Kernel patching with kexec: updating a CentOS 7 kernel without a full reboot

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Mattias Geniar, February 23, 2017

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tl;dr: you can use kexec to stage a kernel upgrade in-memory without the need for a full reboot. Your system will reload the new kernel on the fly and activate it. There will be a service restart of every running service as the new kernel is loaded, but you skip the entire bootloader & hardware initialization.

By using kexec you can upgrade your running Linux machine’s kernel without a full reboot. Keep in mind, there’s still a new kernel load, but it’s significantly faster than doing the whole bootloader stage and hardware initialization phase performed by the system firmware (BIOS or UEFI).

Yes, calling this kernel upgrades without reboots is a vast exaggeration. You skip parts of the reboot, though, usually the slowest parts.

Installing kexec

On a CentOS 7 machine the kexec tools should be installed by default, but just in case they aren’t;

$ yum install kexec-tools

After that, the kexec binary should be available to you.

Install your new kernel

In this example I’ll upgrade a rather old CentOS 7 kernel to the latest.

$ uname -r

So I’m now running the 3.10.0-229.14.1.el7 kernel.

To upgrade your kernel, first install the latest kernel packages.

$ yum update kernel
 Package                 Arch      Version                        Repository  Size
 kernel                  x86_64    3.10.0-514.6.1.el7             updates     37 M

This will install the


kernel on my machine.

So a quick summary (on new lines, so you see the kernel version difference):

From: 3.10.0-229.14.1.el7
To: 3.10.0-514.6.1.el7

$ rpm -qa | grep kernel | sort

Once you installed the new kernel, it’s time for the kexec in-memory upgrading magic.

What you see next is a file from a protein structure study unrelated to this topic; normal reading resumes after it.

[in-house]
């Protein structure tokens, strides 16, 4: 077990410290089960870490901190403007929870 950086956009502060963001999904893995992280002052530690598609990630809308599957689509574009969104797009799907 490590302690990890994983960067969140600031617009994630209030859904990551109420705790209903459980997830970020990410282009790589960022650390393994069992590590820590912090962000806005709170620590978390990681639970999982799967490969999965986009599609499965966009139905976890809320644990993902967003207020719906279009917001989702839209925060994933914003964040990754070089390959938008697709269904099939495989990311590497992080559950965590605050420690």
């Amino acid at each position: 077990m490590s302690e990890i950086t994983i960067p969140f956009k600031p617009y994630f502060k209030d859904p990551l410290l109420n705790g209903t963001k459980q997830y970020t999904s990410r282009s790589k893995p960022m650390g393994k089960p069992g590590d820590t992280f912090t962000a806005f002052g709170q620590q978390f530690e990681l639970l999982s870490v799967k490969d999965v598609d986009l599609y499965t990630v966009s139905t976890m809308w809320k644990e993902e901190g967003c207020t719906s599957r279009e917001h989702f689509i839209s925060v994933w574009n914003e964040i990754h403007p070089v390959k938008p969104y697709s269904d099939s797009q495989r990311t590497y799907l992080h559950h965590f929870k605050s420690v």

In-memory kernel upgrade with kexec

As a safety command, unload any previously attempted kernels first. This is harmless and will make sure you start “cleanly” with your upgrade process.

$ kexec -u

Now, state the new kernel to be loaded. Note these are the version numbers of the latest installed kernel with yum, as shown above.

$ kexec -l /boot/vmlinuz-3.10.0-514.6.1.el7.x86_64 \
 --initrd=/boot/initramfs-3.10.0-514.6.1.el7.x86_64.img \

Careful: next command will reload a new kernel and will impact running services!

Once prepared, start kexec.

$ systemctl kexec

Your system will freeze for a couple of seconds, load the new kernel and be good to go.

Some benchmarks

A very quick and unscientific benchmark of doing a yum update kernel with and without kexec.

Normal way, kernel upgrade + reboot: 28s
Kexec way, kernel upgrade + reload: 19s

So you have a couple of seconds of the new kernel load, for big physical machines with lots of RAM, this will be even more as the entire POST check can be skipped with this method.

Here’s a side-by-side run of the same kernel update. On the left: the kexec flow you’ve read above. On the right, a classic yum update kernel && reboot.


Notice how the left VM never goes into the BIOS or POST checks.

If you’re going to be automating these updates, have a look at some existing scripts to help you going: kexec-reboot, ArchWiki on kexec.

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